HATZIC PRAIRIE, British Columbia – Alex Hanson stood outside an abandoned farmhouse one evening in June, preparing to enter what he describes as the superlab that ended his drug career.

Three months before, Hanson said, he was here working with a group that converted 110-pound barrels of ephedrine from India and China into methamphetamine. Hanson walked away and went on Canadian television to describe the operation. The crew fled.

What remained were the crystals, caked to doors and crunching underfoot. Hanson stopped to scrape up a pile of remnants with a hunting knife.

“Can you smell, in the air, that sick, sweet aroma?” said Hanson. “That’s how you smell production. That’s the smell of money.”

While crime organizations in Asia have begun to operate meth megalabs using bulk ephedrine from India and China, Canadian criminals of Indian and Chinese ancestry are now tapping some of these same sources of chemicals to mass-produce meth in Canada.

The development is of concern to the United States, where Canadian drug traffickers have a strong presence. Asian organizations in Canada already have displaced Europe as the main U.S. supplier of the club drug Ecstasy, according to U.S. officials.

Now, those traffickers are moving into production of crystal meth. Authorities in British Columbia last year seized four working labs that met the U.S. definition of a superlab, said Staff Sgt. Mike Harding of the Royal Canadian Mounted Police. Harding estimated there also were six chemical dump sites with enough meth waste to have come from superlabs.

‘Conduit exists’

“The groups that are moving the Ecstasy, the groups that have moved marijuana in the past, are the same ones that are producing meth,” said Detective Constable Jim Fisher, intelligence coordinator for the Vancouver Police Department’s drug unit. “So why would we not expect it to go down south? The conduit exists.”

In India, authorities say suspicious purchases of ephedrine have spiked since early 2006.

“The Chinese-origin Canadians and the Indian-origin Canadians have joined together now,” said A. Shankar Rao, director for the New Delhi office of India’s Narcotics Control Bureau. “They have formed a cartel, and they are working very hard to procure this material.”

The U.S. State Department’s 2006 drug report said production of synthetic drugs “appears to be on the rise in Canada, particularly methamphetamine” and Ecstasy. Canadian labs, the agency said, “are becoming larger and more sophisticated.”

The drug has multiple destinations. Karen Tandy, administrator of the U.S. Drug Enforcement Administration, told an international drug conference in Montreal in May that methamphetamine trafficking organizations in the U.S. and Canada have begun exporting meth to Japan.

Canadian meth also reaches the United States under a different name. Sgt. Scott Rintoul of the RCMP said about 70 percent of the Ecstasy pills seized in Canada today contain some quantity of crystal meth. Tandy has termed this formulation “bait and switch marketing,” geared to create “a new host of unwitting meth addicts at potentially younger ages.”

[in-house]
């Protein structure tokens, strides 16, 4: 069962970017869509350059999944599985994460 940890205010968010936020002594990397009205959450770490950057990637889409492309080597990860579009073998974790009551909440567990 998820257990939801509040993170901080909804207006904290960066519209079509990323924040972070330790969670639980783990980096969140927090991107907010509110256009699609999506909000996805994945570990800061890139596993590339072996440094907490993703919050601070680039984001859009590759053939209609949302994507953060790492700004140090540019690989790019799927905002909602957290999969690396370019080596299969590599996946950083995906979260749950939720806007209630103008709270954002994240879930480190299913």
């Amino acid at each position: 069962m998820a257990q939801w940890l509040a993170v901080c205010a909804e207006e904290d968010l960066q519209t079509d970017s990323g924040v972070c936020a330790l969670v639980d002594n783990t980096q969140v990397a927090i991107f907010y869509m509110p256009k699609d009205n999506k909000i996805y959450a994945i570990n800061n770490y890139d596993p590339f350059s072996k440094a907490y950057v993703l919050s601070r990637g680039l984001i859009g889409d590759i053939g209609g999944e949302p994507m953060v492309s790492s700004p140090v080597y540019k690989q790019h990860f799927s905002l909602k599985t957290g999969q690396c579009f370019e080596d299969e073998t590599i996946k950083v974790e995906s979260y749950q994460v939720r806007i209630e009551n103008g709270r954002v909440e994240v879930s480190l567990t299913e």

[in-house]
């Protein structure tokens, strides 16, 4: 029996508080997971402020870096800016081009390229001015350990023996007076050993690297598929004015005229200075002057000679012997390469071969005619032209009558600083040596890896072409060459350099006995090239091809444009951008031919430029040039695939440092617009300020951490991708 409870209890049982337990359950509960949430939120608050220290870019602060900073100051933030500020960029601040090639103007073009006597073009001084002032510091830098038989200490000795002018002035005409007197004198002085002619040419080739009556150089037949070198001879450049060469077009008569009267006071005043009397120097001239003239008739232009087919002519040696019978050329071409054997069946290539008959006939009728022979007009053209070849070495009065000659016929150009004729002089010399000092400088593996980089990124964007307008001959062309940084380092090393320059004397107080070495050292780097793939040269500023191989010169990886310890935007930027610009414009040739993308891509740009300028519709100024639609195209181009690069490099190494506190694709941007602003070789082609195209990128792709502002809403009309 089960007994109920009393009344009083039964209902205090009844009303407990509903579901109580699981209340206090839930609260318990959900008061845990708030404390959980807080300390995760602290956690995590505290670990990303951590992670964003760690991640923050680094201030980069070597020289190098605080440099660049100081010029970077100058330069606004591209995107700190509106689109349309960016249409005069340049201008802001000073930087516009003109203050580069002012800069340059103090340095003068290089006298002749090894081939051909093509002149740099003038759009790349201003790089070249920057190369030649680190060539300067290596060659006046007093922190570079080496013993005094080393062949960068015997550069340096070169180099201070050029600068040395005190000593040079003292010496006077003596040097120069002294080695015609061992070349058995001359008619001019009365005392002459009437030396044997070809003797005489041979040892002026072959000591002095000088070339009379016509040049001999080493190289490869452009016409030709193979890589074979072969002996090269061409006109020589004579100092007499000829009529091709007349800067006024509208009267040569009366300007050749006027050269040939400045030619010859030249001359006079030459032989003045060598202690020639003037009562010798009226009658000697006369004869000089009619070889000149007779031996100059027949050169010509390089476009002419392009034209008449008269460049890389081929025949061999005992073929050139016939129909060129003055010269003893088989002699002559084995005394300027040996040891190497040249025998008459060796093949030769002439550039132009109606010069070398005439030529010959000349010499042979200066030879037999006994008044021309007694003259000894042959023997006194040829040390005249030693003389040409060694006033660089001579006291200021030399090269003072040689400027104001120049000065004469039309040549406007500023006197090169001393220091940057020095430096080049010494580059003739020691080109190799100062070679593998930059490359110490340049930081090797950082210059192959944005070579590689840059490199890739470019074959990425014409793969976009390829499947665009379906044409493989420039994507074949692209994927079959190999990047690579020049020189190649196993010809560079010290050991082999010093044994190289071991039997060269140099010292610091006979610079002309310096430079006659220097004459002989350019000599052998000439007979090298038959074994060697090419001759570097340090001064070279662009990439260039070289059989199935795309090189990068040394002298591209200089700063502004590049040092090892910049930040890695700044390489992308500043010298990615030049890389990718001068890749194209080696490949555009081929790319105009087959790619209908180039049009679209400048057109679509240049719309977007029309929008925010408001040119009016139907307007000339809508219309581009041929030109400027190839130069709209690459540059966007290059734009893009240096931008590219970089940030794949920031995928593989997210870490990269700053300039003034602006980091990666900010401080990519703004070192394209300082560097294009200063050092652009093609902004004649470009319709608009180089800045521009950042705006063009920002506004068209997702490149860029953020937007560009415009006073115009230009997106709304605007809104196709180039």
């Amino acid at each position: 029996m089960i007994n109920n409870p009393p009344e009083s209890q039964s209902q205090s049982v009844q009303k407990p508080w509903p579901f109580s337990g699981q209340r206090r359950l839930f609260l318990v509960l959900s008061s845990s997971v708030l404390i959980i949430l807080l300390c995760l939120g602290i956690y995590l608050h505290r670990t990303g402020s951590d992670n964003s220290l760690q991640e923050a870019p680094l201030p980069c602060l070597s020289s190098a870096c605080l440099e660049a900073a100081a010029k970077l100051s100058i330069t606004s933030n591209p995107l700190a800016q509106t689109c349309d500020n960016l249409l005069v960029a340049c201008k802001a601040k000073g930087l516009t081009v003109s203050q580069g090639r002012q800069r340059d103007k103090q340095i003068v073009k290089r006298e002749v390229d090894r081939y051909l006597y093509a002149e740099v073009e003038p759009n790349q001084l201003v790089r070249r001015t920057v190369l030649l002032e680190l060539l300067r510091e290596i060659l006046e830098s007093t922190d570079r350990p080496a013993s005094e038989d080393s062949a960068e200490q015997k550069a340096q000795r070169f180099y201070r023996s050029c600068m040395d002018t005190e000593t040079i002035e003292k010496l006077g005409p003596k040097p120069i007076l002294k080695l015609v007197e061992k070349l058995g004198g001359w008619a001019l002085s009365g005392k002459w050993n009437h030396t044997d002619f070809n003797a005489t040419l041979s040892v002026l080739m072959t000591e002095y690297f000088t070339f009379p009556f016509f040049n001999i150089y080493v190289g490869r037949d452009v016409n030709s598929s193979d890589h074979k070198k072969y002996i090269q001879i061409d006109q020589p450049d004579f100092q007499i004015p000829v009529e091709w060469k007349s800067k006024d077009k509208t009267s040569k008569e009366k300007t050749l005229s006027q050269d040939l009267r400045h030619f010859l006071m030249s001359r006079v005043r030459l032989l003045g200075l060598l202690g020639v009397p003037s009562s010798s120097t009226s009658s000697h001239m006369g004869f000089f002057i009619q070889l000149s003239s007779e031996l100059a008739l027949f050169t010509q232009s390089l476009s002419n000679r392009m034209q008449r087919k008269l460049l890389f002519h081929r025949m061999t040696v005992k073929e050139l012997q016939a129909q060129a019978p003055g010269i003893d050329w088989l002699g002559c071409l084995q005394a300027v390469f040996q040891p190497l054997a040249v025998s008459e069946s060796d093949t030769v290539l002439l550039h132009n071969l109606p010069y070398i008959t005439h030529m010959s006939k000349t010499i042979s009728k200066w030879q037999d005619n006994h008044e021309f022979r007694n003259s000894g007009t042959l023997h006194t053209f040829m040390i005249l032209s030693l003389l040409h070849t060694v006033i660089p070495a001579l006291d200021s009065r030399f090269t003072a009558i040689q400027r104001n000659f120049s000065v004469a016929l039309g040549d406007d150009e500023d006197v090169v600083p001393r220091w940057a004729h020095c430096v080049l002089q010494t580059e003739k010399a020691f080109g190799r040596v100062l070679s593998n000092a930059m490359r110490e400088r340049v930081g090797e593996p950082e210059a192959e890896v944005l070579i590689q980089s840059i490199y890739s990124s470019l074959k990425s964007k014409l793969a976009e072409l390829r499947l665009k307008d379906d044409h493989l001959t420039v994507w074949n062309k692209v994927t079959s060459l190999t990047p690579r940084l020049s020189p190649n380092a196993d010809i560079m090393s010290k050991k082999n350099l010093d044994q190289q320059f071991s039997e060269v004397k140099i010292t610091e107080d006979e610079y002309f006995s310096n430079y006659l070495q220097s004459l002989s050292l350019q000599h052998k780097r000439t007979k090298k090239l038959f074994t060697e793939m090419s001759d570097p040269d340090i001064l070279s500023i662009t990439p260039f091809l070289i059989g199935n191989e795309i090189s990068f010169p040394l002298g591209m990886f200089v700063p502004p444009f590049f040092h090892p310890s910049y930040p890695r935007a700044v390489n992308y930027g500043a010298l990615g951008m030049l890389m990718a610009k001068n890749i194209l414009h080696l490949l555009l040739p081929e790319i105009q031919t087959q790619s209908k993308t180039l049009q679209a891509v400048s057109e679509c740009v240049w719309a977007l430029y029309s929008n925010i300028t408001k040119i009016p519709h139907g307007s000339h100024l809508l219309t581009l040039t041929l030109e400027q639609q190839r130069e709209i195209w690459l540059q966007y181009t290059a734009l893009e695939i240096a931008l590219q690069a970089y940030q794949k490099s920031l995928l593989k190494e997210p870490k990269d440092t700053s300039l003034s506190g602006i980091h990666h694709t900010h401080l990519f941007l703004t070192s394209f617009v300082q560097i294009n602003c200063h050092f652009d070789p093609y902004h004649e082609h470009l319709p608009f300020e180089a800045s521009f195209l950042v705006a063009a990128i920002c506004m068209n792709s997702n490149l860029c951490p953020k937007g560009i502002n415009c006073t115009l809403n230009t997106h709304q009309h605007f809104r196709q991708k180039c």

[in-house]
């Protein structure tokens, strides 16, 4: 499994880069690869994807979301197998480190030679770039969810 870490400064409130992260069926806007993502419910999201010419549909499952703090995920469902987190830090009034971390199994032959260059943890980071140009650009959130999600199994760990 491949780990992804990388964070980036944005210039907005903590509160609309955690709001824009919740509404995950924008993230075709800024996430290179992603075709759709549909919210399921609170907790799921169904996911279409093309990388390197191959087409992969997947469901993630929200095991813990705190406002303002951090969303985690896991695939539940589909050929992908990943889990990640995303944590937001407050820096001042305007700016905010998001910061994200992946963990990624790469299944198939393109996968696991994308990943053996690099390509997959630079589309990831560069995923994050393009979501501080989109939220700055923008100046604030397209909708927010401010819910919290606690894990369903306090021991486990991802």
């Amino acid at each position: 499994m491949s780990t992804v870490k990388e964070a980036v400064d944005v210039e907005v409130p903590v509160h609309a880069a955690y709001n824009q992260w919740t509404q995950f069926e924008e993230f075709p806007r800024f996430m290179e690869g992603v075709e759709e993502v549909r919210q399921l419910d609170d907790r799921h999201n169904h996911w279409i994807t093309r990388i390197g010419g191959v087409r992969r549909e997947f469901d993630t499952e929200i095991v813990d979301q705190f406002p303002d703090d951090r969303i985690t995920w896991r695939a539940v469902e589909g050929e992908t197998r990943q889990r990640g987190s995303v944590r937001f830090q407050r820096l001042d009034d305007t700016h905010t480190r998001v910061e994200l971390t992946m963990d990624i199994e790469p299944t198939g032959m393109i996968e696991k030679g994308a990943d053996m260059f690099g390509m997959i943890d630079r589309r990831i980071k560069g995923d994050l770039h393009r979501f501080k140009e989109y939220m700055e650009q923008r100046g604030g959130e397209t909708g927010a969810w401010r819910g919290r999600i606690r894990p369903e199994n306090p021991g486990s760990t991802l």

Prices double

Although DEA officials say they have not seen traffickers moving large quantities of crystal alone across the northern border, incentives to enter the U.S. market have risen this year. Meth prices have doubled as Mexican traffickers struggle with new government restrictions on ephedrine and pseudoephedrine.

“We’re seeing a lot more Chinese involvement in labs with Ecstasy specifically, and methamphetamine,” said Inspector Dave Nelmes, former head of the Vancouver police drug unit.

One meth lab in a $1 million Vancouver rental home last year contained 130 pounds of ephedrine, 180 pounds of red phosphorus and seven round-bottomed flasks.

Extracting pseudoephedrine from cold medicine is rare here, Nelmes said, because bulk chemicals are widely available in the port city. Ton shipments of Ecstasy ingredients have been seized in crates of Chinese soy sauce, and ephedrine and Ecstasy ingredients have been found in the same consignments.

At the farmhouse in Hatzic Prairie, Hanson’s guided tour moved to a 10-foot-square room in the basement. “OK, here’s where it all starts, right here,” he said. “The table, the scales, the ephedrine.”

In the storage room, he rattled off the correct ratios of ephedrine, red phosphorus and hydriodic acid to pack into a 22-liter round-bottom flask. Place six of the flasks on hot plates in a semicircle. Turn up the heat.

A half-barrel of ephedrine, or 55 pounds, took 12 hours to cook. The crew removed the product for further processing, cleaned the flasks and started a new batch. Hanson said he was told the lab was in operation for more than a year.

“Everything would show up at once,” Hanson said of the ephedrine barrels and other material. “There’d be a week where you’d do two barrels. And then, it shut down for a week. All the product gets sold. Acquire two more barrels, and then come back.”

All the ephedrine came from China and India, he said.

“It usually lands in Montreal or Vancouver,” Hanson said. “Once it’s there, it just disappears and gets converted into meth.”

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